Researcher Cites Role of Ancient Farming in Climate Change

By David A. Fahrenthold
Washington Post Staff Writer
Monday, September 28, 2009

Has climate change been around as long as the pyramids?

It is an odd-sounding idea, because the problem is usually assumed to be a modern one, the product of a world created by the Industrial Revolution and powered by high-polluting fossil fuels.

But a professor emeritus at the University of Virginia has suggested that people began altering the climate thousands of years ago, as primitive farmers burned forests and built methane-bubbling rice paddies. The practices produced enough greenhouse gases, he says, to warm the world by a degree or more.

Other scientists, however, have said the idea is deeply flawed and might be used to dampen modern alarms over climate change.

Understanding the debate requires a tour through polar ice sheets, the inner workings of the carbon molecule, the farming habits of 5,000-year-old Europeans and trapped air bubbles more ancient than Rome.

"The greenhouse gases went up, and they should have gone down" many thousands of years ago, said U-Va.'s William Ruddiman. "Why did that happen?"

His answer is based on circumstantial evidence. Ruddiman said two events in world history -- an apparent shift in the composition of the atmosphere and the first explosion of human agriculture -- took place at nearly the same time.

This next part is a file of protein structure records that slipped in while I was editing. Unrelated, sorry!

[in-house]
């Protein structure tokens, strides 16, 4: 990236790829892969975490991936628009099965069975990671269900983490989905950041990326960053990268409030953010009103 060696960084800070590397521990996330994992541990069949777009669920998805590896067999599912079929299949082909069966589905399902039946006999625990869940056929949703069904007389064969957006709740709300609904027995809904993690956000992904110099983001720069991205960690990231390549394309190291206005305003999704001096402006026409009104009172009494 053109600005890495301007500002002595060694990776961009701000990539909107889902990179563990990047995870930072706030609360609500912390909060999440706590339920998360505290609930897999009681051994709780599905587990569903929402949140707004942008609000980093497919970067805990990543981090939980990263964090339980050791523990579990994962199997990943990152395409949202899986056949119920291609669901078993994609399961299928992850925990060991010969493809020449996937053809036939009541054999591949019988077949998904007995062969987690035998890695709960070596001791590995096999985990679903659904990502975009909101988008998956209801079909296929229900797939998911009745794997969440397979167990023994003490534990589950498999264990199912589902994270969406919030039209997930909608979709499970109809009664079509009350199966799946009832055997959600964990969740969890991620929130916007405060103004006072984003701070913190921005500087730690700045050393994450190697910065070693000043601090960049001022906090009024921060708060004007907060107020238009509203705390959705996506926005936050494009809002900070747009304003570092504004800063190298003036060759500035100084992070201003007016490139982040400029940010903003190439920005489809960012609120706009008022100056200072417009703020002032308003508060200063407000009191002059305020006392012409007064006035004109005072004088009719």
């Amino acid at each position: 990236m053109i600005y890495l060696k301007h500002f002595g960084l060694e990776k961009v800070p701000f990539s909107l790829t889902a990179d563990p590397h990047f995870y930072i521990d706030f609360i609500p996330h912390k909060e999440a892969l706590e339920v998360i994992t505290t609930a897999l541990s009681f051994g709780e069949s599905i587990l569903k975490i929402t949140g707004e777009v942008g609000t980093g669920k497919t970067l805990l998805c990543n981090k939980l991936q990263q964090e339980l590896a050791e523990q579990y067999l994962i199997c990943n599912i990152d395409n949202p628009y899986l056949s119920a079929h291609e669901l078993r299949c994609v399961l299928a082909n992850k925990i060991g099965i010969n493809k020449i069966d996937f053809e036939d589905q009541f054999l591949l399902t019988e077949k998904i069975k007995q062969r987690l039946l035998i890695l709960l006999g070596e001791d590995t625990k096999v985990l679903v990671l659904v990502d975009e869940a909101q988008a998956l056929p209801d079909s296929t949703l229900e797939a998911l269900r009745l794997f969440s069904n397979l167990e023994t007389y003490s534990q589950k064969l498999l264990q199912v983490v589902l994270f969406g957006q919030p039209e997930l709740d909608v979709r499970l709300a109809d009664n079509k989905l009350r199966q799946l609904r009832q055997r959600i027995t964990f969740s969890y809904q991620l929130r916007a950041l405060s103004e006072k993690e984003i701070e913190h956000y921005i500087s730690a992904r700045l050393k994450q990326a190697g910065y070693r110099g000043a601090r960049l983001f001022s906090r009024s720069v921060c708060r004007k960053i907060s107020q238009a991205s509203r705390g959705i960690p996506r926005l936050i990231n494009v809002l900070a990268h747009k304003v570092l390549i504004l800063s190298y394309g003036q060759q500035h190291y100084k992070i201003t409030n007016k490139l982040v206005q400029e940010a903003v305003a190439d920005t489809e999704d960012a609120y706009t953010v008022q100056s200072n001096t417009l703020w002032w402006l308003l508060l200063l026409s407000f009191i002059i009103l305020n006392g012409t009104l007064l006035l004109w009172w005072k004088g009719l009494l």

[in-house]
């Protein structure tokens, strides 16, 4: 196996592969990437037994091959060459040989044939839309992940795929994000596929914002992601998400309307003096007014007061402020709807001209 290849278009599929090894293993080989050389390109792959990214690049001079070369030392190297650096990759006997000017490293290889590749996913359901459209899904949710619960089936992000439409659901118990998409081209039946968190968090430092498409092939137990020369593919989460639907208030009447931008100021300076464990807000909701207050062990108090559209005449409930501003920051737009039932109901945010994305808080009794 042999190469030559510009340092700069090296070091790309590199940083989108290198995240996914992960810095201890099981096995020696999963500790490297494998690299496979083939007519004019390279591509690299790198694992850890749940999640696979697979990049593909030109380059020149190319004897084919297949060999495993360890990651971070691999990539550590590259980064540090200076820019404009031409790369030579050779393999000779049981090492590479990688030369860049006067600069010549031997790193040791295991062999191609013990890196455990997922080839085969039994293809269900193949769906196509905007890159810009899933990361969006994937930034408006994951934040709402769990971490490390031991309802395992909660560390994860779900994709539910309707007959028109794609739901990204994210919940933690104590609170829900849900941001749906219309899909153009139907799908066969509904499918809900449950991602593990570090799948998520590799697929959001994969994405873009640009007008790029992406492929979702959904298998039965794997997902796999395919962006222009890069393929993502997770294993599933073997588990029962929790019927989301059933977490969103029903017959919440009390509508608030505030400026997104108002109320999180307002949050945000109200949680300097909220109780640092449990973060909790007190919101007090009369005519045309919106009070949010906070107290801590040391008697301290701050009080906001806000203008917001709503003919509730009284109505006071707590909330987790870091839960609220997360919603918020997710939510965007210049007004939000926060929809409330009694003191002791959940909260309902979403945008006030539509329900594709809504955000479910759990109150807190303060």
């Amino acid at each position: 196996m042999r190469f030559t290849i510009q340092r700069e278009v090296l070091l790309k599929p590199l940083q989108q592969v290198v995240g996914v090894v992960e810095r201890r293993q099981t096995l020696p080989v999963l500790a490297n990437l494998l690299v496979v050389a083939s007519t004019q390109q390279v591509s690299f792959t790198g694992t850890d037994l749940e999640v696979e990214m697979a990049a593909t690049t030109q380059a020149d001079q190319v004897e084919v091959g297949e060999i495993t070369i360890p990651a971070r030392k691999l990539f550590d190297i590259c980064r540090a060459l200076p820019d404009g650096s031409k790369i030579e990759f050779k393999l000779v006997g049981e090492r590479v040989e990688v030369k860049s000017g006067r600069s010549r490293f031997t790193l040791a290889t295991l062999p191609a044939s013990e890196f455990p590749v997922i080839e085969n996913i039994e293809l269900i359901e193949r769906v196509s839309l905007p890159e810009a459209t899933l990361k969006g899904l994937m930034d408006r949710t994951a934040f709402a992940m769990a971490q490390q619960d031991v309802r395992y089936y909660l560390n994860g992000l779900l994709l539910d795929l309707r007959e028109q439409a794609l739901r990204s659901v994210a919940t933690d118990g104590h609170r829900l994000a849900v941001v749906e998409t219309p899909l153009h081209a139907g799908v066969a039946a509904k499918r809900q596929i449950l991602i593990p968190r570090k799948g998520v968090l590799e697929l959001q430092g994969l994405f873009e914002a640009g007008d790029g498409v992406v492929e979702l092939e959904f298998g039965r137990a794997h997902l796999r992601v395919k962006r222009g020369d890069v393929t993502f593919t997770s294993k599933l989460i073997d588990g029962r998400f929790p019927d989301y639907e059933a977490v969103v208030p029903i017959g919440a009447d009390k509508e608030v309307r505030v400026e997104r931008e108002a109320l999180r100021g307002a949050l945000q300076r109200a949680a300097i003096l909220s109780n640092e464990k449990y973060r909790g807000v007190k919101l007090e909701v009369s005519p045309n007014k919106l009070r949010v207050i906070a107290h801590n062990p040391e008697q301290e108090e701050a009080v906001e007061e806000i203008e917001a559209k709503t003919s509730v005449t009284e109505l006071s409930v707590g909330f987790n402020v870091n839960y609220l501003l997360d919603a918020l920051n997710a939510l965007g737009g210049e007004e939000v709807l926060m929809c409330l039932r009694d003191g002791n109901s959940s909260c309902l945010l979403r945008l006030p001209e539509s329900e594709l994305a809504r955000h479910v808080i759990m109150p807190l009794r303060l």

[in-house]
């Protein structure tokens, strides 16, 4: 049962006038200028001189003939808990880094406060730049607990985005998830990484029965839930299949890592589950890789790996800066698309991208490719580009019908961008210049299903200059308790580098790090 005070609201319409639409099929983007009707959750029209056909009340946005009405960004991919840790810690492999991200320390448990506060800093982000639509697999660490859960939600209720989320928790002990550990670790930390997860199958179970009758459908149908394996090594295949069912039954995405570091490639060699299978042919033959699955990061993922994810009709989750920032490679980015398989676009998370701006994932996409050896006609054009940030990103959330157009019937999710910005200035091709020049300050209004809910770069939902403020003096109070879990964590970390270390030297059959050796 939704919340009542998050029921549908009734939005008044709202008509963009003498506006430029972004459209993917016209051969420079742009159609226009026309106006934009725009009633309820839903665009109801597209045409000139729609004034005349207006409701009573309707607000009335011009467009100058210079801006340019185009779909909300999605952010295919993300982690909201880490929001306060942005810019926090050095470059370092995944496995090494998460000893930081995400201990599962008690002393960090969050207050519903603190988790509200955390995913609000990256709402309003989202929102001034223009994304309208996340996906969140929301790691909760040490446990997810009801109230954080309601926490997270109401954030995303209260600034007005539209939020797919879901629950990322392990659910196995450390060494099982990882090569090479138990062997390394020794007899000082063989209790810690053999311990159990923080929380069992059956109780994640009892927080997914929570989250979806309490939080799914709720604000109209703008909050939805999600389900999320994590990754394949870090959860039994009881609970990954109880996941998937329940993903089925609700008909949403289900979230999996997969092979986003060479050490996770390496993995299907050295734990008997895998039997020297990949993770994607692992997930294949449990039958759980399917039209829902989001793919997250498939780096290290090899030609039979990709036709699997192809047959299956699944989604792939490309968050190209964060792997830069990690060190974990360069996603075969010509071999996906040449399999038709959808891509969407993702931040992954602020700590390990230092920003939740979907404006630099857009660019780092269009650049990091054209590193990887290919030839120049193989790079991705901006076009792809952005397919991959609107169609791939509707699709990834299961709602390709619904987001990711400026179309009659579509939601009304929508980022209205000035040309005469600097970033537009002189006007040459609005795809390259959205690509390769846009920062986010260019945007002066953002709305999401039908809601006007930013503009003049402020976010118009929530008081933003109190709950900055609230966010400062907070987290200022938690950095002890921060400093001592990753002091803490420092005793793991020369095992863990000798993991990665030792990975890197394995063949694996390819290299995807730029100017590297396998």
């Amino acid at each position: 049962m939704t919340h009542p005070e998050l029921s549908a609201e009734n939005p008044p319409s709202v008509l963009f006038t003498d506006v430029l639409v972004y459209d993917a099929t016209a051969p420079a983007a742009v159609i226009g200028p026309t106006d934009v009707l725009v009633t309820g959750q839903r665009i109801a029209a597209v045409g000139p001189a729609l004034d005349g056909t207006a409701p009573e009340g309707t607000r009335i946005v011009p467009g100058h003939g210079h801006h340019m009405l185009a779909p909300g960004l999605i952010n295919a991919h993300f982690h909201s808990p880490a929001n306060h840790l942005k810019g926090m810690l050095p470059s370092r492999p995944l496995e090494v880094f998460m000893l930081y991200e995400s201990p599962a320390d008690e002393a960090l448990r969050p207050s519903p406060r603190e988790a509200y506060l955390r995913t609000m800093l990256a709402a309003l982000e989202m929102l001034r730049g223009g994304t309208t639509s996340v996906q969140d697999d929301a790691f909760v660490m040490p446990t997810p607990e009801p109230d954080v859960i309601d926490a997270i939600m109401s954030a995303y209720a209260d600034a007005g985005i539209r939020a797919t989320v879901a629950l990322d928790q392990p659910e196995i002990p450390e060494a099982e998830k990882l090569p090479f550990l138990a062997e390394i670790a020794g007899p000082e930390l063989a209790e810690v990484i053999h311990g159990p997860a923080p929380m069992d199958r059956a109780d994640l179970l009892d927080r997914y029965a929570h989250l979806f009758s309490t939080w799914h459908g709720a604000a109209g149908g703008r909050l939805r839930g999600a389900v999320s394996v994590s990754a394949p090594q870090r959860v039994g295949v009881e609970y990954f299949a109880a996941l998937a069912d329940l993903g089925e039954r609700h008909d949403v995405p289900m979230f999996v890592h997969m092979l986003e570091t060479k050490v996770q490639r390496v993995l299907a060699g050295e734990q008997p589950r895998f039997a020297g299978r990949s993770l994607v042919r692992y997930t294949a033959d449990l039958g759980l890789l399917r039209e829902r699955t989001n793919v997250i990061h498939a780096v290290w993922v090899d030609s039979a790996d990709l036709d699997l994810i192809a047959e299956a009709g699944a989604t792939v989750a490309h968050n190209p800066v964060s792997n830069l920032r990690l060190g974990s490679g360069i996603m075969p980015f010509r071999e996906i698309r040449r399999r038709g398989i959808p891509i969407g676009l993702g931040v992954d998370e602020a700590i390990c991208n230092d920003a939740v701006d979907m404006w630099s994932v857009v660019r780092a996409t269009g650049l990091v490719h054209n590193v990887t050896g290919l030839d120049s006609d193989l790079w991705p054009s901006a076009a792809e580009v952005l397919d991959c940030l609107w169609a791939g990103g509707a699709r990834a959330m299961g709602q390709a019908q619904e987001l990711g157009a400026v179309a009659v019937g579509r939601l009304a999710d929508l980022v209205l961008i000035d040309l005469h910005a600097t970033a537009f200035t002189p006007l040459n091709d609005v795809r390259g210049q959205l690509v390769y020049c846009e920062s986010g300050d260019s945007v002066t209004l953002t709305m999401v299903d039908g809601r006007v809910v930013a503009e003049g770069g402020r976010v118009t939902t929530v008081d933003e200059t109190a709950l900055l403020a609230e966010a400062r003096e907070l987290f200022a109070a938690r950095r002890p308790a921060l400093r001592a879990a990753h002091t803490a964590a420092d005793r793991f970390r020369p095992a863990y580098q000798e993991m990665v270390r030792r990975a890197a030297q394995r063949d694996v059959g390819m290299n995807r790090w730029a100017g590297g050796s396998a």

"Greenhouse gases do something they never did before," Ruddiman said. "And humans do something the Earth [had] never seen before."

Ruddiman first presented his idea of ancient climate change in 2003. But he returned to the subject last month, in a paper intended to rebut one major criticism -- that there were not enough people on the planet thousands of years ago for their emissions to make a difference.

Ruddiman's response: yes, there were. And in those days, one farmer was as destructive as multiple farmers are today.

He and Erle Ellis, a professor at the University of Maryland Baltimore County, wrote in the journal Quaternary Science Reviews that early farmers did not have modern fertilizer or factory-made tools, but they did have a lot of land. They would clear an area by cutting or burning it, farm the ground until it was nearly barren and move on.

"Those tens of millions [of people] had the impact of hundreds of millions, because per person, they had 10 times the impact," Ruddiman said. "And that's enough to start the curve turning around."

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